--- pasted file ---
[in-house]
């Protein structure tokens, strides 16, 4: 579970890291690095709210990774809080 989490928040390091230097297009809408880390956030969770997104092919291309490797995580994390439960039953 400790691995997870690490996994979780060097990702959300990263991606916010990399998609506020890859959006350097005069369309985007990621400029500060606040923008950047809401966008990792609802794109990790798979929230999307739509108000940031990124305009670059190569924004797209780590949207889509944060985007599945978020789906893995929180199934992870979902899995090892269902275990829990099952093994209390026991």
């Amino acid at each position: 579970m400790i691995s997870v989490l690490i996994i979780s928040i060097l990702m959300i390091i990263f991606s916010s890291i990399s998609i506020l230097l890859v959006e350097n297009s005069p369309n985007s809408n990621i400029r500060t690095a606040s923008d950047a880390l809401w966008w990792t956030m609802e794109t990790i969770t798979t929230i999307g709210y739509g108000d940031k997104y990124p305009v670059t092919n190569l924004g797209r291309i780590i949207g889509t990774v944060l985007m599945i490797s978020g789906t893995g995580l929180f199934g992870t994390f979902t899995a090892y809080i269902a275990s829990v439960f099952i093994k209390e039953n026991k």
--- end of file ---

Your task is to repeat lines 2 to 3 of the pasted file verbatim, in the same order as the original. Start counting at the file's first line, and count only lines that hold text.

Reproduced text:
């Protein structure tokens, strides 16, 4: 579970890291690095709210990774809080 989490928040390091230097297009809408880390956030969770997104092919291309490797995580994390439960039953 400790691995997870690490996994979780060097990702959300990263991606916010990399998609506020890859959006350097005069369309985007990621400029500060606040923008950047809401966008990792609802794109990790798979929230999307739509108000940031990124305009670059190569924004797209780590949207889509944060985007599945978020789906893995929180199934992870979902899995090892269902275990829990099952093994209390026991």
């Amino acid at each position: 579970m400790i691995s997870v989490l690490i996994i979780s928040i060097l990702m959300i390091i990263f991606s916010s890291i990399s998609i506020l230097l890859v959006e350097n297009s005069p369309n985007s809408n990621i400029r500060t690095a606040s923008d950047a880390l809401w966008w990792t956030m609802e794109t990790i969770t798979t929230i999307g709210y739509g108000d940031k997104y990124p305009v670059t092919n190569l924004g797209r291309i780590i949207g889509t990774v944060l985007m599945i490797s978020g789906t893995g995580l929180f199934g992870t994390f979902t899995a090892y809080i269902a275990s829990v439960f099952i093994k209390e039953n026991k």